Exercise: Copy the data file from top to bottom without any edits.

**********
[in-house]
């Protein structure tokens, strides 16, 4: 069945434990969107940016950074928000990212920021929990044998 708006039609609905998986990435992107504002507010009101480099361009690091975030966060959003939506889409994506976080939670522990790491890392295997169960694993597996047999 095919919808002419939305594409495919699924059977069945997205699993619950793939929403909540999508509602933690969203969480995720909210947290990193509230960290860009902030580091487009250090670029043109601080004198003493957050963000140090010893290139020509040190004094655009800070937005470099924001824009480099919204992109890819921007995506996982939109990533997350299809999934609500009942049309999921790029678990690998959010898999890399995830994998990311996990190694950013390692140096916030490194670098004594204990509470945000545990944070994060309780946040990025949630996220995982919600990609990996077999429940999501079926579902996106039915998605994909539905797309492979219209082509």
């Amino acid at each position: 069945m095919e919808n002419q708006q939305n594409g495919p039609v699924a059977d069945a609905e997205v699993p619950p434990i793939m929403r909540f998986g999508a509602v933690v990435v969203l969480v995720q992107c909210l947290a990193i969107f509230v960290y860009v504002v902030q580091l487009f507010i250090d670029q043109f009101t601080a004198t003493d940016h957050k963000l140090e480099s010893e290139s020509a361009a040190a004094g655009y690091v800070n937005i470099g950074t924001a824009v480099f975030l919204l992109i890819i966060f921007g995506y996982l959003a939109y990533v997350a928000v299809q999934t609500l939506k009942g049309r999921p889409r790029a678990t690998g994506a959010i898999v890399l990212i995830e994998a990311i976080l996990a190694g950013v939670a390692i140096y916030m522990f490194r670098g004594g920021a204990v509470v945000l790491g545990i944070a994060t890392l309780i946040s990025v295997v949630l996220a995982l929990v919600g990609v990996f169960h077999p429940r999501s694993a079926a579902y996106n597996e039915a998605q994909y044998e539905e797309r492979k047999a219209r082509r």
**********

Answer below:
[in-house]
């Protein structure tokens, strides 16, 4: 069945434990969107940016950074928000990212920021929990044998 708006039609609905998986990435992107504002507010009101480099361009690091975030966060959003939506889409994506976080939670522990790491890392295997169960694993597996047999 095919919808002419939305594409495919699924059977069945997205699993619950793939929403909540999508509602933690969203969480995720909210947290990193509230960290860009902030580091487009250090670029043109601080004198003493957050963000140090010893290139020509040190004094655009800070937005470099924001824009480099919204992109890819921007995506996982939109990533997350299809999934609500009942049309999921790029678990690998959010898999890399995830994998990311996990190694950013390692140096916030490194670098004594204990509470945000545990944070994060309780946040990025949630996220995982919600990609990996077999429940999501079926579902996106039915998605994909539905797309492979219209082509």
């Amino acid at each position: 069945m095919e919808n002419q708006q939305n594409g495919p039609v699924a059977d069945a609905e997205v699993p619950p434990i793939m929403r909540f998986g999508a509602v933690v990435v969203l969480v995720q992107c909210l947290a990193i969107f509230v960290y860009v504002v902030q580091l487009f507010i250090d670029q043109f009101t601080a004198t003493d940016h957050k963000l140090e480099s010893e290139s020509a361009a040190a004094g655009y690091v800070n937005i470099g950074t924001a824009v480099f975030l919204l992109i890819i966060f921007g995506y996982l959003a939109y990533v997350a928000v299809q999934t609500l939506k009942g049309r999921p889409r790029a678990t690998g994506a959010i898999v890399l990212i995830e994998a990311i976080l996990a190694g950013v939670a390692i140096y916030m522990f490194r670098g004594g920021a204990v509470v945000l790491g545990i944070a994060t890392l309780i946040s990025v295997v949630l996220a995982l929990v919600g990609v990996f169960h077999p429940r999501s694993a079926a579902y996106n597996e039915a998605q994909y044998e539905e797309r492979k047999a219209r082509r």